When the nonprofit Elizabeth Agnello worked for closed its doors, she knew she had to act fast. About 125 children with serious or terminal illnesses were looking forward to a holiday party that now seemed unlikely to happen. A lack of funding didn’t stop Elizabeth — she not only orchestrated the party they deserved, but launched an organization of her own to fill a need in the community. Her mission was simple: create a place of belonging while spreading hope and happiness to children in need.
In Elizabeth’s words, the story of Brave Little Fighters Foundation from her interview on GoFundMe’s podcast, True Stories of Good People:
I have known since I was a young adult that helping terminally and seriously ill children was my life’s calling. When I was 18 years old, I worked for an organization that helped children with special needs and felt an instant connection with those who had a diagnosis of cerebral palsy. Making them laugh or simply sitting next to them during tough moments meant so much to them. I knew I wanted to serve a greater purpose and continue helping children who didn’t have it nearly as easy as others.
Last November, I was working for a New York City-based foundation that helped terminally and seriously ill kids when they announced they were closing their Buffalo, Rochester, and Albany chapters. I had been with them for a decade and was heartbroken at the news. I couldn’t stop thinking about how disappointed the children and families would be when they found out their upcoming holiday party would be canceled.
In that moment, the only thing I could think was, “How can I continue bringing joy to these children and their families?” Three weeks later, I formed the Brave Little Fighters Foundation (BLFF), a nonprofit that strives to ease the heartache and fear that children with serious and terminal illnesses face.
I’m so happy to say that we were able to throw the Christmas party after all, and we couldn’t have hoped for a better outcome! The nearby American Legion hosted the event for 45 children and their families. We had a Santa Claus, a marvelous toy drive, and professional photos of the children and their families. One father remarked that until that afternoon, he had not seen his child smile in a very long time.
BLFF had no funding in those first few months, so I started a GoFundMe to offset the initial costs. I worked hard to establish our roots and grow the number of families we could help.
Our Brave Little Fighters face a range of serious and terminal illnesses — from cancer to cystic fibrosis — so our goal is to help them find a unique kind of healing in a carefree atmosphere. We do this by organizing joyful outings throughout the year, completely of charge.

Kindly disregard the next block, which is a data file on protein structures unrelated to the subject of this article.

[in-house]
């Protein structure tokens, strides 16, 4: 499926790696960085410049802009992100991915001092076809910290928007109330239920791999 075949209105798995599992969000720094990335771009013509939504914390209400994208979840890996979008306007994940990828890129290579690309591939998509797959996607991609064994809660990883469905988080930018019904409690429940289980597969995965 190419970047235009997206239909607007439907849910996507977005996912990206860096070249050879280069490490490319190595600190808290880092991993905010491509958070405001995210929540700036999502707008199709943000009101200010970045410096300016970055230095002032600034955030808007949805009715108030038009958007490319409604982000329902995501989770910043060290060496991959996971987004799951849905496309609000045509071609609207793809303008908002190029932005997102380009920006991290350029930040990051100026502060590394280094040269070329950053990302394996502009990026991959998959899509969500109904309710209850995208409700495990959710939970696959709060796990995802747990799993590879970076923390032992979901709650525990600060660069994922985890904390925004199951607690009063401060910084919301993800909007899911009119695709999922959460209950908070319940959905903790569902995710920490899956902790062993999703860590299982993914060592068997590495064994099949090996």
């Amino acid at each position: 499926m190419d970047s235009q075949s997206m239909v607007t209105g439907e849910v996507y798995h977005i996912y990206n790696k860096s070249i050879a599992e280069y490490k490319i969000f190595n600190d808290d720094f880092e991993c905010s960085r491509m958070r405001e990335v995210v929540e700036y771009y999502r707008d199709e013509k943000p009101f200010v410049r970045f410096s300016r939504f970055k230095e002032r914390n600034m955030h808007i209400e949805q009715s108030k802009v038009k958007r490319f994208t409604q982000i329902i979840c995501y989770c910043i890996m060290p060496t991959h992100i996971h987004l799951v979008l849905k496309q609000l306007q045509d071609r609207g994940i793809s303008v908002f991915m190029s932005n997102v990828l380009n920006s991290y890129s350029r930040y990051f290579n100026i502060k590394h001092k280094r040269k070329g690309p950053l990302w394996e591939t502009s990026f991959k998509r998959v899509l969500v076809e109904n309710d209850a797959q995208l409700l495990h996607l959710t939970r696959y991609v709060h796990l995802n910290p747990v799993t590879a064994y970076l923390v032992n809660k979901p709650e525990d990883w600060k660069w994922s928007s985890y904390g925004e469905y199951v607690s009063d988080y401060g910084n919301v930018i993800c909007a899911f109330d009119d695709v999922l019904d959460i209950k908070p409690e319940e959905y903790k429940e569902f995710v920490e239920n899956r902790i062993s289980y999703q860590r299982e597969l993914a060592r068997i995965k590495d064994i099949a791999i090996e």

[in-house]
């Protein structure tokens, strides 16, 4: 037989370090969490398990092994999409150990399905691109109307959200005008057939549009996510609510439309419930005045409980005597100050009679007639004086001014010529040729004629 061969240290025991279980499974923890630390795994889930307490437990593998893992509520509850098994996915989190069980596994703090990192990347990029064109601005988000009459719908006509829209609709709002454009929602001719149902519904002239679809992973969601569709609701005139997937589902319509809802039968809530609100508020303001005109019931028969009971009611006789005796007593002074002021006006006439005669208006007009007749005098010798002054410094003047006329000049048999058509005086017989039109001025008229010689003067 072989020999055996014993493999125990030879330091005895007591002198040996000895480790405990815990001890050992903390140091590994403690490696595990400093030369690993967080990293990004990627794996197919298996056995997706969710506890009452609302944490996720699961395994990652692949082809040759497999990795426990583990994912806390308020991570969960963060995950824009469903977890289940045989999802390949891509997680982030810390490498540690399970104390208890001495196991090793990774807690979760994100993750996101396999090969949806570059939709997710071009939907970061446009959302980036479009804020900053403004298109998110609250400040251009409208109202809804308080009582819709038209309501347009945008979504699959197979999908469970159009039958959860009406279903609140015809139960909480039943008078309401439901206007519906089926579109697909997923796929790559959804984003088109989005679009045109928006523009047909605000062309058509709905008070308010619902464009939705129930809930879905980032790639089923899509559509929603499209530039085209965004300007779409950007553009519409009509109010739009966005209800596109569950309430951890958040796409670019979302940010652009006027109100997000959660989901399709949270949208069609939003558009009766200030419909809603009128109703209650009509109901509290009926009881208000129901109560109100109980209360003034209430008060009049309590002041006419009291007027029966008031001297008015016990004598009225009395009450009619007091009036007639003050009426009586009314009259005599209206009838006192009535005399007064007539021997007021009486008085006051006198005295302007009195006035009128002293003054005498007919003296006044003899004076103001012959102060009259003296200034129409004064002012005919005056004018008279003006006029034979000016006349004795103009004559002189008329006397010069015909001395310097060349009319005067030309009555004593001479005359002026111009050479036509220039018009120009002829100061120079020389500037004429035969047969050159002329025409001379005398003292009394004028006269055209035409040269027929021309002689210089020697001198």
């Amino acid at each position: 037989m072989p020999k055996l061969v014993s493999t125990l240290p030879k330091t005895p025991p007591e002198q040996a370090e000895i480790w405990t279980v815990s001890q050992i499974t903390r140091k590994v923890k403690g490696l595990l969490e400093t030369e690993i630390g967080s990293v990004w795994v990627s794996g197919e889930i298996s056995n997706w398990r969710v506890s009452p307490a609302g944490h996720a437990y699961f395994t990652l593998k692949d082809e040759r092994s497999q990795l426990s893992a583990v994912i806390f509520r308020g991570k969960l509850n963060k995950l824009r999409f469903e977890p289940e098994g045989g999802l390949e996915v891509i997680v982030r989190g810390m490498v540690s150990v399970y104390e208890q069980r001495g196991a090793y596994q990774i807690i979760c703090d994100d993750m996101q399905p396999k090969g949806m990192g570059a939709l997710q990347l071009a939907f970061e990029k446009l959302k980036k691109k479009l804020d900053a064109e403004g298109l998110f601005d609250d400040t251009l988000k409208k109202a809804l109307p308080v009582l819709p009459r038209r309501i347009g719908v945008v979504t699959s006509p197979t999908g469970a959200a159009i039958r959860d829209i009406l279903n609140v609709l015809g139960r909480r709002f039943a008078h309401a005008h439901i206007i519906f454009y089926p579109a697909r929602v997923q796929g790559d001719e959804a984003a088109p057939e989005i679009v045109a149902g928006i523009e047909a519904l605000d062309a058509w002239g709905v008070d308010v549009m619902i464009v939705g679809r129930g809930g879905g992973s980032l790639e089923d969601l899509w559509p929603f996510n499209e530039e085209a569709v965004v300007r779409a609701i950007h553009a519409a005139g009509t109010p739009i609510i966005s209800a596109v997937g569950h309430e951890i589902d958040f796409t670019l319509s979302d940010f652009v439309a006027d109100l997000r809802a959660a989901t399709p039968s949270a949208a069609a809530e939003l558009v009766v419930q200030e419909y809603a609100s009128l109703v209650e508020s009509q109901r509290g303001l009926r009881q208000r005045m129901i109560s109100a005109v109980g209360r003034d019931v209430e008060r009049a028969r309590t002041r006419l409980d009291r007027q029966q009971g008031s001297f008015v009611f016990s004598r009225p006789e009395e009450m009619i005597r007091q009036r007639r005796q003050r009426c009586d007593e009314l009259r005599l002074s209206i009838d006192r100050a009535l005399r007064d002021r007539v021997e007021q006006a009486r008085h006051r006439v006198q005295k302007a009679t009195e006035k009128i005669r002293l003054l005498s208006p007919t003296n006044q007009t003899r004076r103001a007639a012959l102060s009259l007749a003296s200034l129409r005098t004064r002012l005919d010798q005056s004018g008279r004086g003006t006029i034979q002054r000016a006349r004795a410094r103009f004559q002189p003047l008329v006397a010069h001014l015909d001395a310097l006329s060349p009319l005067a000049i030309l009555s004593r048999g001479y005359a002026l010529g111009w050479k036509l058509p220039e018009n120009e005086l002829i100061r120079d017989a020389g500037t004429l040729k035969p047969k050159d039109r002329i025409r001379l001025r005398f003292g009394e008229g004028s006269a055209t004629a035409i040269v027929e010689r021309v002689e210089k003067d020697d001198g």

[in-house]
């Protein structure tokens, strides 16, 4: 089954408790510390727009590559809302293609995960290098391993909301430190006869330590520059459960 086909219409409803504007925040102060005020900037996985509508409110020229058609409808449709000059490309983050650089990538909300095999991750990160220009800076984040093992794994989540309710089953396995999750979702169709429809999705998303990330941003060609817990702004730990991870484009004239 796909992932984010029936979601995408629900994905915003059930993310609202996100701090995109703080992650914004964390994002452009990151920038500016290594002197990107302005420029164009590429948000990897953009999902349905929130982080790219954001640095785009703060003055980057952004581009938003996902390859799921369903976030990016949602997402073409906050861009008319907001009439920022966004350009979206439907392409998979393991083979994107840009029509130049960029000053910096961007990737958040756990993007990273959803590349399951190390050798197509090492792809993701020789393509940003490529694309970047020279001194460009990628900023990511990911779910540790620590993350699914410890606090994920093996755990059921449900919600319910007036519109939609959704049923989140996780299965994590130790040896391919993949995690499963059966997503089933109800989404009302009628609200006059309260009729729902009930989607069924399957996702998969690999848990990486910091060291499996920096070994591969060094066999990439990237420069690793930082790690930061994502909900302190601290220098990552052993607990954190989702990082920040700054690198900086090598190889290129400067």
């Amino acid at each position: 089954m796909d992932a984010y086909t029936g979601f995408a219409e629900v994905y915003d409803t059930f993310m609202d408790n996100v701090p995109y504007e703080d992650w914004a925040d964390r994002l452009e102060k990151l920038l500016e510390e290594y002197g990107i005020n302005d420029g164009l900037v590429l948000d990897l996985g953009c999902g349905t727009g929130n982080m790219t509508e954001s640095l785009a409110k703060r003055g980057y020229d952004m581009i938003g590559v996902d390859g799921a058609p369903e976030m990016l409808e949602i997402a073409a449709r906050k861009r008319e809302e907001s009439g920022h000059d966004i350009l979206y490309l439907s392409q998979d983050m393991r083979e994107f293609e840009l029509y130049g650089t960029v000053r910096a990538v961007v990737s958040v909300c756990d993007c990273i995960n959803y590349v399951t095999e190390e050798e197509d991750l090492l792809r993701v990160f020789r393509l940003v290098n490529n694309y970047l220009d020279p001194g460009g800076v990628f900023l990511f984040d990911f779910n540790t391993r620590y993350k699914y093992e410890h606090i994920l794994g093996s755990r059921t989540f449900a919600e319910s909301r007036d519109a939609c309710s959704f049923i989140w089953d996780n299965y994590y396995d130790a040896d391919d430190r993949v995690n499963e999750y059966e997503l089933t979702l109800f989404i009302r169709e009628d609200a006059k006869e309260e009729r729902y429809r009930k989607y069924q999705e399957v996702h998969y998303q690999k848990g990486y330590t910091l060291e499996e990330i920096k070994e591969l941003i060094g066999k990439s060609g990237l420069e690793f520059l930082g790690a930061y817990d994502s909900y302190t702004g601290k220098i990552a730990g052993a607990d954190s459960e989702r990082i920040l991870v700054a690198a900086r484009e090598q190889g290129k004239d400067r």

We take children and their families to all different activities, like sports games and art and cooking classes — anything that may be hard for them to do on their own between hospital visits. It’s incredible to know that we’re helping them create lasting memories so they can look back on those moments with their family, even on their hardest days.
Our events offer the Brave Little Fighters and their entire families hope by giving them a place where they can have an open dialogue about what they’re going through and find a sense of belonging. The power of friendship is so transformative, and it’s a joy to see families meet each other for the first time and connect.
These children’s medical journeys are more difficult than I can possibly imagine, but when they’re able to talk about what they’re going through, it helps reduce their feelings of fear, anxiety, and isolation.
The last nine months have been a whirlwind. We’re proud to say we’ve hosted 24 outings and have served 200 unique and wonderful Brave Little Fighter family members. This summer we celebrated our first annual summer festival, we recently hosted an autumn party, and this coming December we’re excited to host our second annual Christmas celebration with more than 150 BLFF family members.
More children are joining BLFF each day, but we still have incredibly limited resources. In the future, it’s my hope that we can host fundraising events, become a household name, and grant wishes — because these children’s wishes are the most important thing to us.
Above all, we’d like to inspire hope. These children inspire me every day with their courage and joy, and they show me that anything is possible. In turn, we’d like to show them — through our programs and outings — that they can do anything. If they ask anything of us, I’d like to think that we can someday make it possible.
Listen to Elizabeth’s full interview on True Stories of Good People.